ARIZONA AT 100

'Red-eyed wolf' got his comeuppance in a welter of blood

2012-02-09T00:00:00Z 'Red-eyed wolf' got his comeuppance in a welter of bloodArizona Daily Star Arizona Daily Star Arizona Daily Star
February 09, 2012 12:00 am  • 

Leading up to Arizona's centennial Feb. 14, we'll reprint a story or excerpts each day from the Arizona Daily Star or Tucson Citizen archives.

Feb. 1, 1912

"Whoopee! I am a red-eyed wolf, a ring-tailed tiger. I can lick any 16 'greasers' in Arizona," shouted a typical American hobo, as he stormed up and down the sidewalk in front of the Park View hotel about 6 o'clock last night.

He had just witnessed a bloody encounter between his partner and a Mexican hack driver in which the Mexican had demonstrated that he was some bruiser. In fact, the Mexican, whom the spectators say was forced into the fight, made a considerable change in the mapo of his opponent.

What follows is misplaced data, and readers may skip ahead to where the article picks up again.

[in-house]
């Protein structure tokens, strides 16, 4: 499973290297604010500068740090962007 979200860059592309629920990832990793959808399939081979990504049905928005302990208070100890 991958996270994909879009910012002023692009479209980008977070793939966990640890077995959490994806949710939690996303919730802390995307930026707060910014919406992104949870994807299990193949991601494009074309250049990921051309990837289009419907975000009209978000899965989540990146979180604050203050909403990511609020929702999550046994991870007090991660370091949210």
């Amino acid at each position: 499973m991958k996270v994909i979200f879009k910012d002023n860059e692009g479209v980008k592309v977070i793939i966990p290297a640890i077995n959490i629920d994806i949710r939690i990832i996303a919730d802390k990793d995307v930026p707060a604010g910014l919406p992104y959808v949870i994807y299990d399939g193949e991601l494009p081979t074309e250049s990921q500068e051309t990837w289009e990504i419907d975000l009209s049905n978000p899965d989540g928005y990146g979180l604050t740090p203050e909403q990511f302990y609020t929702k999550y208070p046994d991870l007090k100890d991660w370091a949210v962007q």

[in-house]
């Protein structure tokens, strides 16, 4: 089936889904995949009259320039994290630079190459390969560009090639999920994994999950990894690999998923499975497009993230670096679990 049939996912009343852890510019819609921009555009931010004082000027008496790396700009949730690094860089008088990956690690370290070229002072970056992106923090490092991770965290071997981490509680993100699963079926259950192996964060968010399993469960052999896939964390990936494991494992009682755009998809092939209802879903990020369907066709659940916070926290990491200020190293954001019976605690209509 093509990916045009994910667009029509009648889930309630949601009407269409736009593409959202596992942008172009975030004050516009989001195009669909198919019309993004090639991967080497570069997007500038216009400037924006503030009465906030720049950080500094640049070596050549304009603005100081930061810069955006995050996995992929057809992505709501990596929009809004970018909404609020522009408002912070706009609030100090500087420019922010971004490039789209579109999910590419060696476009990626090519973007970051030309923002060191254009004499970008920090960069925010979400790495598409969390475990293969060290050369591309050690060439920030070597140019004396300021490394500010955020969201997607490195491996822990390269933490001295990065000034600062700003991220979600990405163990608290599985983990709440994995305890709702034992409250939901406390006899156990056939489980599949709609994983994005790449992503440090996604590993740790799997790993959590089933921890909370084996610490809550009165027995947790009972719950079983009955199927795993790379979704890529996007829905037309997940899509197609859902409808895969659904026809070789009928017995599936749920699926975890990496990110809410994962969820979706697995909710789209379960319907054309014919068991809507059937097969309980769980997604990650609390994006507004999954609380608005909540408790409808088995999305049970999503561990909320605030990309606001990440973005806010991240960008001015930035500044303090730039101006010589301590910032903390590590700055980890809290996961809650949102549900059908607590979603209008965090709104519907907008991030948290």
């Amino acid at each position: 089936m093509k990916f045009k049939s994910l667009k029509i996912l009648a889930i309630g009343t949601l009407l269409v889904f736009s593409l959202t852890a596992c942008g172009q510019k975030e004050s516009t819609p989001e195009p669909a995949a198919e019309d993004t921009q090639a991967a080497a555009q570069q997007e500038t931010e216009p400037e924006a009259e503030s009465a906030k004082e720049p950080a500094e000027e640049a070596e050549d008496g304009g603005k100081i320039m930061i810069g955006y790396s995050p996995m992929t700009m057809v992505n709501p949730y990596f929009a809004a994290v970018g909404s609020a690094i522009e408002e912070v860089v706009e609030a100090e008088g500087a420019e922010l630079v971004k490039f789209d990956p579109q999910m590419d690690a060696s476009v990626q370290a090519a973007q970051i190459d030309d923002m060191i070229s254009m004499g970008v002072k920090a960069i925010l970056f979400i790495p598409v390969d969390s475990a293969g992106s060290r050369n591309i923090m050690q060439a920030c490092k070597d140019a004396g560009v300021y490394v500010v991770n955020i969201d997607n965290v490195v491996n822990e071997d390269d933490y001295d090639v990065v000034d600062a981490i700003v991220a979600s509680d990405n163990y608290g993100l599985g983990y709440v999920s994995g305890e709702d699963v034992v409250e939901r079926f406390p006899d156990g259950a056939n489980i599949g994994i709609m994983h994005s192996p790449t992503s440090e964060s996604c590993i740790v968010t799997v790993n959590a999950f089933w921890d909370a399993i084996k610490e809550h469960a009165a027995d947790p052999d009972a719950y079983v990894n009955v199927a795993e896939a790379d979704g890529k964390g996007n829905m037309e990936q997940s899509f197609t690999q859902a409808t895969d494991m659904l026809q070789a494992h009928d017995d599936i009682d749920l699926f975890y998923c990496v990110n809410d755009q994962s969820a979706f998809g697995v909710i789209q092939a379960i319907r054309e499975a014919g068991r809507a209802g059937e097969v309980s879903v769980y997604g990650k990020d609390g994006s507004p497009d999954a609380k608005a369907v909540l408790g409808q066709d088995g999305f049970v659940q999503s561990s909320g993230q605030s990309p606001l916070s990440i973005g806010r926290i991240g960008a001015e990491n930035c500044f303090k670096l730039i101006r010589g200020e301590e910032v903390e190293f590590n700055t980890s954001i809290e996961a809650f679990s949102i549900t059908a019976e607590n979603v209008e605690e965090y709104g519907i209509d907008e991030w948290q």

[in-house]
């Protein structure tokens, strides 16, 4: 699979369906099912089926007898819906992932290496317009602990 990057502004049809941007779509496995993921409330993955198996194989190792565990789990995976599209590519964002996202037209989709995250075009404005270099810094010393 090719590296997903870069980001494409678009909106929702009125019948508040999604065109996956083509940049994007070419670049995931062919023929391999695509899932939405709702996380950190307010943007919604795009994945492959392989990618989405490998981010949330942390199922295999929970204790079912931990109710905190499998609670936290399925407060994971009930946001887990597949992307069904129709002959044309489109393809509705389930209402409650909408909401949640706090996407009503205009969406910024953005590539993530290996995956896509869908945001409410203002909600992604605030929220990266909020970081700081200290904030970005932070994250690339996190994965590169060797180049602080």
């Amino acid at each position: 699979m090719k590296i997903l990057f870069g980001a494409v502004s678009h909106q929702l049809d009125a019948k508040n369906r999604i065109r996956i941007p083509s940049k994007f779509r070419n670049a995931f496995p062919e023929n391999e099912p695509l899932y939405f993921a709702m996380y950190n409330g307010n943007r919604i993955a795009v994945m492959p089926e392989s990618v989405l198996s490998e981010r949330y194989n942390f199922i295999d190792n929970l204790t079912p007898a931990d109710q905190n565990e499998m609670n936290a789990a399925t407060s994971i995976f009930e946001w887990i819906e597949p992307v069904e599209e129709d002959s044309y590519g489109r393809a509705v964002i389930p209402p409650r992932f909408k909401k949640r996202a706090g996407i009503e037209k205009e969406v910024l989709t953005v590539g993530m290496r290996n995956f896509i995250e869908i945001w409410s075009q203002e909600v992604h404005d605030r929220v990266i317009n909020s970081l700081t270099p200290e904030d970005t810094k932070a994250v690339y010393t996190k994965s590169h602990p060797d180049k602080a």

After the hack driver had put several blocks of distance between himself and the scene of the first battle, the man who made the startling announcement suddenly decided that he was a real true bad man.

A profound silence followed this announcement, and flushed with his temporary bluff, the man also invited any cowardly Yankee who happened to be so inclined, to step out and try conclusions with him.

At this, a small, diminutive, pale-faced man detached himself from the crowd and took up the challenge. What immediately followed was so sudden that the large crowd which had gathered gasped in amazement. There was a sound of blows, a cloud of dust hiding from view the combatants, when suddenly the confusion took form.

In the center of the street was seated what was left of the Arizona bad man. Both eyes were closed, blood was flowing freely from his nose and a dozen cuts.

He was completely subdued.

"Boys," he murmured as kind hands carried him into the hotel, "I tried once too often to come back."

Arizona Daily Star

The Sundt Cos., O'Rielly Chevrolet, Research Corp. for Science Advancement, the University of Arizona, Freeport McMoRan Copper & Gold Inc., Rosemont Copper, Tucson Realty & Trust. Co., Jack Furrier Tire & Auto Care, Walgreens and Carondelet Health Network are sponsors of the Star's Arizona Centennial project.

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